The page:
Inter-VRF-Lite routing (6/7)


Customer VRFs & Common service VRF + Dynamic NAT NVI

– R1 separates Customers and common site traffic inside different routing instances “vhost4”, “vhost5” and “vhost7”.

– Both customers with overlapping address schemes communicate ONLY with the common site using Dynamic NAT NVI.

Picture 2-2-1: topology


R1 Configuration:

Interface configuration

Inter VRF communication depends ONLY on NAT NVI configuration and static inter-VRF routing

ip vrf vhost4

rd 400:400

route-target export 400:400

route-target import 400:400

!

ip vrf vhost5

rd 500:500

route-target export 500:500

route-target import 500:500

!

ip vrf vhost7

rd 700:700

route-target export 700:700

route-target import 700:700

NVI Translation:
NO NAT DOMAINS, just NAT enabled

interface Serial1/0.104 point-to-point

ip vrf forwarding vhost4

ip address 155.1.0.14 255.255.255.0


ip nat enable

!

interface Serial1/0.105 point-to-point

ip vrf forwarding vhost5

ip address 155.1.0.15 255.255.255.0


ip nat enable

!

interface FastEthernet2/0

ip vrf forwarding vhost7

ip address 172.1.1.1 255.255.255.0


ip nat enable

Routing:

NAT NVI, Routing is always performed before Translation, so R1 need to know where to route traffic. (Picture 2-2-1a)

Picture 2-2-1a: order of operations with NAT NVI


A route for the returning traffic to the customer overlapping prefixes 10.0.0.0/24

ip route vrf vhost4 10.0.0.0 255.255.255.0 155.1.0.4

ip route vrf vhost5 10.0.0.0 255.255.255.0 155.1.0.5

A route to common service prefixes

ip route vrf vhost4 20.0.0.7 255.255.255.255 FastEthernet2/0 172.1.1.7

ip route vrf vhost5 20.0.0.7 255.255.255.255 FastEthernet2/0 172.1.1.7

The common VRF must have a route to the “customer overlapping prefixes”, pointing to the appropriate customer prefixes and the NAT entries will redirect the traffic to the corresponding VRF

ip route vrf vhost7 10.0.0.0 255.255.255.0 Serial1/0.104 155.1.0.5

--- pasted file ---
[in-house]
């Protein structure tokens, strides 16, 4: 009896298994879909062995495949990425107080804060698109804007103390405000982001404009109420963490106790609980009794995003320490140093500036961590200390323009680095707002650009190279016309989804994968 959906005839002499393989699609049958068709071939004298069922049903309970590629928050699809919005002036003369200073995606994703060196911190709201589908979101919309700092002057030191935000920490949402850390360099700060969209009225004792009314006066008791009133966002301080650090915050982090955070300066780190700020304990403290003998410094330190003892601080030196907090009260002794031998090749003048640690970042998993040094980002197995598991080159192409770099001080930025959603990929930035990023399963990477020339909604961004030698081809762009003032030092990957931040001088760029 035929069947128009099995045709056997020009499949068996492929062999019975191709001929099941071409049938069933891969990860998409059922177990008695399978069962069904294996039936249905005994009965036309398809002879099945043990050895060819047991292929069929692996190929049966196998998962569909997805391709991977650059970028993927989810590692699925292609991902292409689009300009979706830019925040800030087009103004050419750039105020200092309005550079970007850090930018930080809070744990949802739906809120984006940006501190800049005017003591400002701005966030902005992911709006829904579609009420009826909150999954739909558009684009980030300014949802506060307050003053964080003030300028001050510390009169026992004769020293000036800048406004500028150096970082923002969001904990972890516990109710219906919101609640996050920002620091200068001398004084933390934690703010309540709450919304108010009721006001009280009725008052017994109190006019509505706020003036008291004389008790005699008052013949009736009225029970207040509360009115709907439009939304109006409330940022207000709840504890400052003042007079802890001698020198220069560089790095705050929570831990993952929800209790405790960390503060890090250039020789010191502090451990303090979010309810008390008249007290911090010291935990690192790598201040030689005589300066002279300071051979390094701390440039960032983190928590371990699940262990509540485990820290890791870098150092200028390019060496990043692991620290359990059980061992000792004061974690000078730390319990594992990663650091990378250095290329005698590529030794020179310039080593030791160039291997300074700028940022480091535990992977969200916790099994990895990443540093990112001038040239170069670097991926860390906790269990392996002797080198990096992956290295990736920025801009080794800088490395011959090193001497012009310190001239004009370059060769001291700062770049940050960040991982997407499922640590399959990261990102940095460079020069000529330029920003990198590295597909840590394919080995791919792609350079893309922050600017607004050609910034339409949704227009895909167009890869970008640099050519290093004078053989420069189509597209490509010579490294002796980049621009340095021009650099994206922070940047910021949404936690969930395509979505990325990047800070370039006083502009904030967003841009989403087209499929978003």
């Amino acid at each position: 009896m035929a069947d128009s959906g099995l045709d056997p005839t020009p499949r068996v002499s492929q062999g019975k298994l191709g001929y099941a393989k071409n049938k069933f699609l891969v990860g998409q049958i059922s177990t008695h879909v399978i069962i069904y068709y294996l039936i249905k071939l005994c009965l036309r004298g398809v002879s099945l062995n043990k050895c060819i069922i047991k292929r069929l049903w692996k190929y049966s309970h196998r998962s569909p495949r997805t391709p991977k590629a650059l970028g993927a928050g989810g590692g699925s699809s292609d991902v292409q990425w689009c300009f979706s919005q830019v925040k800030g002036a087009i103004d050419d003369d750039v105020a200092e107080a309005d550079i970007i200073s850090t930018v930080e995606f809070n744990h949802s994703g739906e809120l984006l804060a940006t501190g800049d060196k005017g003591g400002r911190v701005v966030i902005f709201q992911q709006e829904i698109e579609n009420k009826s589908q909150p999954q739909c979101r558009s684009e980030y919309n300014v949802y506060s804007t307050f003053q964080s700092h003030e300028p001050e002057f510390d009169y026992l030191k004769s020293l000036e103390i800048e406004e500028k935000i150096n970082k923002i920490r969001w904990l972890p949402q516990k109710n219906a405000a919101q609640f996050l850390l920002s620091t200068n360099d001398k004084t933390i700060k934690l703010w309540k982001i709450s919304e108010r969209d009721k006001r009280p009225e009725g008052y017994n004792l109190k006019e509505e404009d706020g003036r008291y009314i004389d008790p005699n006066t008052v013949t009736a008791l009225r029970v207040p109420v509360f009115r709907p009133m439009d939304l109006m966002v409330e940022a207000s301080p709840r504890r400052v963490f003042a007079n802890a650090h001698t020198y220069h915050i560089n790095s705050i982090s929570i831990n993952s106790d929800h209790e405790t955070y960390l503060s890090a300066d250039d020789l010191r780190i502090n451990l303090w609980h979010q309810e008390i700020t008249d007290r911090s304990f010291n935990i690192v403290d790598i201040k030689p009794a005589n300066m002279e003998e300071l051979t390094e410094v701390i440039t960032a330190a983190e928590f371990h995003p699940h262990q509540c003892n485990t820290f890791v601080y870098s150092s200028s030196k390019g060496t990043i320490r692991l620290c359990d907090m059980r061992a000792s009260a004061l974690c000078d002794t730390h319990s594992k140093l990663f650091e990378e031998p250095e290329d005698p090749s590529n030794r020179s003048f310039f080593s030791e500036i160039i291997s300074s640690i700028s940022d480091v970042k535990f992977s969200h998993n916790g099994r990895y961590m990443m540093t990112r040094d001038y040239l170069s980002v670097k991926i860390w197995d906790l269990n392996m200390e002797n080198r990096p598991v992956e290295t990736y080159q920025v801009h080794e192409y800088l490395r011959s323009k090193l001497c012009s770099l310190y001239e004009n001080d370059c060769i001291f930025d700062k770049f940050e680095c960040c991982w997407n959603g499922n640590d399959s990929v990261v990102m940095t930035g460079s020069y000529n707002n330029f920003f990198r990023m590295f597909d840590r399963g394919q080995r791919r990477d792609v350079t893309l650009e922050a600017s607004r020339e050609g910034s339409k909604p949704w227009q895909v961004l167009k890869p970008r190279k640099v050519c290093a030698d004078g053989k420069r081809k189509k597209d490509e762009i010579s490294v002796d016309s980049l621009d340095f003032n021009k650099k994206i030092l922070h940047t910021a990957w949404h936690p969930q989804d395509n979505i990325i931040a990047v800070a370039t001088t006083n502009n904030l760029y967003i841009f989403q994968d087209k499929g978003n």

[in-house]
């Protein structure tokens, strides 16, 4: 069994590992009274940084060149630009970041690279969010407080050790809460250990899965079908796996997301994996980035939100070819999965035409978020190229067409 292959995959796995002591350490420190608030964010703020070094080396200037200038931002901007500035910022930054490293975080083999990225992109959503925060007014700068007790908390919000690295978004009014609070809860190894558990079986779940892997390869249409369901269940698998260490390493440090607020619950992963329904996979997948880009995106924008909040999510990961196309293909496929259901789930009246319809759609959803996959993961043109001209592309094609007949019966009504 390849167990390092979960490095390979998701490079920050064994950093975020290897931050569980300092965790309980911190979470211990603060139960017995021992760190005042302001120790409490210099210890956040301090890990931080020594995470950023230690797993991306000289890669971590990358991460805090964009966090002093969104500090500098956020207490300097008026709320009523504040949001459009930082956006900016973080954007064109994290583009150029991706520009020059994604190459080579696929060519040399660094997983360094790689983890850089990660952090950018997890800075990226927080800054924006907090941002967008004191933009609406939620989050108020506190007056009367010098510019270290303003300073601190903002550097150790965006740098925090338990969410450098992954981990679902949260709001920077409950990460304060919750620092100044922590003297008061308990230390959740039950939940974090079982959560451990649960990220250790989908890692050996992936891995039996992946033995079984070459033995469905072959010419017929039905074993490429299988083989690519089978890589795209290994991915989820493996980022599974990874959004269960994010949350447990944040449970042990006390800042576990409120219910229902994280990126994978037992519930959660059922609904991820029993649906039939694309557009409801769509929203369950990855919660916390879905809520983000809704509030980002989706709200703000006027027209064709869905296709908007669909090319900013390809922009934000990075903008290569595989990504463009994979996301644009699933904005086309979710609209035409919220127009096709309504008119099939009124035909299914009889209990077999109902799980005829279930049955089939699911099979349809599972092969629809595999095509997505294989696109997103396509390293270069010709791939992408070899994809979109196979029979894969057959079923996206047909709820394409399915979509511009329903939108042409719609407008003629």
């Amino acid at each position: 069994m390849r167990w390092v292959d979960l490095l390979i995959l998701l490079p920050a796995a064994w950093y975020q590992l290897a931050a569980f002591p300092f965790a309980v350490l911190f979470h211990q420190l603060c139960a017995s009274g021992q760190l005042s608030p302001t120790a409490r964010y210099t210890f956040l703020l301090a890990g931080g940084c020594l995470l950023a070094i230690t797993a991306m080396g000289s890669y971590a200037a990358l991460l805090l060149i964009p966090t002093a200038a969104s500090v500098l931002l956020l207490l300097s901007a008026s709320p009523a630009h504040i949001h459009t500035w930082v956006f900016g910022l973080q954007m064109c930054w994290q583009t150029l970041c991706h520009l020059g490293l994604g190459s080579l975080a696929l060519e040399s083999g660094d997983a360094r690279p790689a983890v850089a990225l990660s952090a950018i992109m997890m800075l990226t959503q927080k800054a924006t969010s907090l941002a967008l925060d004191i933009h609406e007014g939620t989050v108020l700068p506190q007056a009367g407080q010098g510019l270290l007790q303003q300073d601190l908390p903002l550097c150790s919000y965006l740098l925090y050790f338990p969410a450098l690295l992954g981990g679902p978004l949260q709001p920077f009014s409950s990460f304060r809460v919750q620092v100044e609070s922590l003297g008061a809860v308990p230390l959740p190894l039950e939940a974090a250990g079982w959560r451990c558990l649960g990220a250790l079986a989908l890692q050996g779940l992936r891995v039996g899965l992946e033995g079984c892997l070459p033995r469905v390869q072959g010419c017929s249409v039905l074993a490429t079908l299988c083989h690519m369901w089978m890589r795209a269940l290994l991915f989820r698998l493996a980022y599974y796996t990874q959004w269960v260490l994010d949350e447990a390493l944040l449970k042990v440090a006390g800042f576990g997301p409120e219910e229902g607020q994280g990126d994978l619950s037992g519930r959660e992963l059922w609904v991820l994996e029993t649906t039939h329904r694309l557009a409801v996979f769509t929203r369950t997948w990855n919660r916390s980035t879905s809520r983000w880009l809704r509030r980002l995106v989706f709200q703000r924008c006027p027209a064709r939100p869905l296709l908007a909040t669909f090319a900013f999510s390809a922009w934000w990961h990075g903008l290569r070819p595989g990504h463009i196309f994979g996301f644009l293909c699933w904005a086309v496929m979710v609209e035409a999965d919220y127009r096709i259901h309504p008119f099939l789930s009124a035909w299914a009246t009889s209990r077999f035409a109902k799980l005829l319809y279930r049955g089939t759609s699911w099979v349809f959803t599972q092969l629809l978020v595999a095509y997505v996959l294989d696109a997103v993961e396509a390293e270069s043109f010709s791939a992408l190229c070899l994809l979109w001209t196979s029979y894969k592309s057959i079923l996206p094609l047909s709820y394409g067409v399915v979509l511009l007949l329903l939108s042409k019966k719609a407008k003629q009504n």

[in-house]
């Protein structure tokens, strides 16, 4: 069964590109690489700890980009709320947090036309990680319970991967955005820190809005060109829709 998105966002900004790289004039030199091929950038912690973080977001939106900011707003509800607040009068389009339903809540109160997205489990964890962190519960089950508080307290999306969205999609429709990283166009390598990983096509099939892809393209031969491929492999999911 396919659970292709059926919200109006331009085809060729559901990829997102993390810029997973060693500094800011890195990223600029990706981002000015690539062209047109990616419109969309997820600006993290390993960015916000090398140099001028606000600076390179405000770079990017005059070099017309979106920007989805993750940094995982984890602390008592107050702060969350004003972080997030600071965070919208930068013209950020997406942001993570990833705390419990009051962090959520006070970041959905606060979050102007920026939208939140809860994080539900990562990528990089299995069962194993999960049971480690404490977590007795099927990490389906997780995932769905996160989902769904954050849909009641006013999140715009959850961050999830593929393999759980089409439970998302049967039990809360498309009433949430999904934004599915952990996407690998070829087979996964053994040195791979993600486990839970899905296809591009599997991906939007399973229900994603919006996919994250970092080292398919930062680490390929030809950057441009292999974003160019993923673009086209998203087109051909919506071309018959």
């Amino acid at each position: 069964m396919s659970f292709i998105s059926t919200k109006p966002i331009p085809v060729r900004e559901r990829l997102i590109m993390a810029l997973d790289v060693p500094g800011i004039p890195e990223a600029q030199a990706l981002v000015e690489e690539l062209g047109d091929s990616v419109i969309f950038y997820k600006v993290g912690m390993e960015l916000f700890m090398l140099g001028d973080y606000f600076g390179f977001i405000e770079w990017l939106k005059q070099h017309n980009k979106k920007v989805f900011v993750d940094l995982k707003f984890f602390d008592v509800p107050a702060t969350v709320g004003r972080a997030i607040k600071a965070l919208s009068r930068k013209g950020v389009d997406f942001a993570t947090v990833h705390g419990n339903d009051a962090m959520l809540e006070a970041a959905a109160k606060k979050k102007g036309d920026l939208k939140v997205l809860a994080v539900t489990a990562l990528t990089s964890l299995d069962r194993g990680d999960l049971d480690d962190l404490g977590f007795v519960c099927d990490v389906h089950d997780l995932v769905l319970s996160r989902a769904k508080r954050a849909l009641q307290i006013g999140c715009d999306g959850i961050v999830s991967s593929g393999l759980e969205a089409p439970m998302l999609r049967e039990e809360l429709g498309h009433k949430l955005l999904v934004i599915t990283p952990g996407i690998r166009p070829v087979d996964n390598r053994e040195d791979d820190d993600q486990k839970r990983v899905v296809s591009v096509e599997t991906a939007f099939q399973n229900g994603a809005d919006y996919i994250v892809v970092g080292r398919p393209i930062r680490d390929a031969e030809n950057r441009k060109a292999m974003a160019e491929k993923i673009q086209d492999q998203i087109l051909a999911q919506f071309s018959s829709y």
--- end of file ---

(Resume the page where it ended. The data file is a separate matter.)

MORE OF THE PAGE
ip route vrf vhost7 10.0.0.0 255.255.255.0 Serial1/0.104 155.1.0.4

A unique POOL will be used to turn customer overlapping prefixes to unique separated prefixes reachable from common service resources

ip nat pool MyPOOL 155.1.0.100 155.1.0.128 prefix-length 24 add-route

Separated dynamic NAT NVI translation rules for traffic entering each VRF

Caveat: Because NAT NVI has no concept of inside/outside domain, we use “ip nat source…” NOT “ip nat inside source…”

ip nat source list CustomerP pool MyPOOL vrf vhost4 overload

ip nat source list CustomerP pool MyPOOL vrf vhost5 overload

Common service prefix is seen from customer networks as 20.0.0.7

ip nat source static 172.1.1.7 20.0.0.7 vrf vhost7

Traffic that will trigger dynamic NAT NVI

ip access-list extended TCustomer

permit ip 10.0.0.0 0.0.0.255 any

CustomerA to common site traffic testing

vhost#p vrf vhost5 20.0.0.7

Type escape sequence to abort.

Sending 5, 100-byte ICMP Echos to 20.0.0.7, timeout is 2 seconds:

!!!!!

Success rate is 100 percent (5/5), round-trip min/avg/max = 16/70/172 ms

vhost#

Debugging on R1:

R1(config)#

*Mar 15 02:52:52.306: NAT: s=10.0.0.1, d=20.0.0.7->172.1.1.7 [185] s_vrf=> vhost5, d_vrf=> vhost7

*Mar 15 02:52:52.310: NAT-NVI: IP route found: s=10.0.0.1, d=172.1.1.7

*Mar 15 02:52:52.378: NAT: s=172.1.1.7->20.0.0.7, d=10.0.0.1 [185] s_vrf=> vhost7, d_vrf=> vhost5

*Mar 15 02:52:52.382: NAT-NVI: IP route found: s=20.0.0.7, d=10.0.0.1

CustomerA to common site traffic testing

vhost#p vrf vhost4 20.0.0.7

Type escape sequence to abort.

Sending 5, 100-byte ICMP Echos to 20.0.0.7, timeout is 2 seconds:

!!!!!

Success rate is 100 percent (5/5), round-trip min/avg/max = 48/89/204 ms

vhost#

Debugging on R1:

R1(config)#

*Mar 15 02:53:04.106: NAT: s=10.0.0.1, d=20.0.0.7->172.1.1.7 [190] s_vrf=> vhost4, d_vrf=> vhost7

*Mar 15 02:53:04.110: NAT-NVI: IP route found: s=10.0.0.1, d=172.1.1.7

*Mar 15 02:53:04.218: NAT: s=172.1.1.7->20.0.0.7, d=10.0.0.1 [190] s_vrf=> vhost7, d_vrf=> vhost4

*Mar 15 02:53:04.222: NAT-NVI: IP route found: s=20.0.0.7, d=10.0.0.1


traceroute test

vhost#trace vrf vhost5 20.0.0.7

Type escape sequence to abort.

Tracing the route to 20.0.0.7

1 10.0.0.5 56 msec 24 msec 4 msec

2 155.1.0.15 52 msec 92 msec 24 msec

3 20.0.0.7 104 msec * 148 msec

vhost#

vhost#trace vrf vhost4 20.0.0.7

Type escape sequence to abort.

Tracing the route to 20.0.0.7

1 10.0.0.4 68 msec 20 msec 0 msec

2 155.1.0.14 68 msec 16 msec 100 msec

3 20.0.0.7 124 msec * 184 msec

vhost#

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About ajnouri
Se vi deziras sekure komuniki eksterbloge, jen mia publika (GPG) ŝlosilo: My public key for secure communication: http://pgp.mit.edu:11371/pks/lookup?op=get&search=0x41CCDE1511DF0EB8

One Response to Inter-VRF-Lite routing (6/7)

  1. Pingback: Inter-VRF-Lite routing « CCIE, the beginning!

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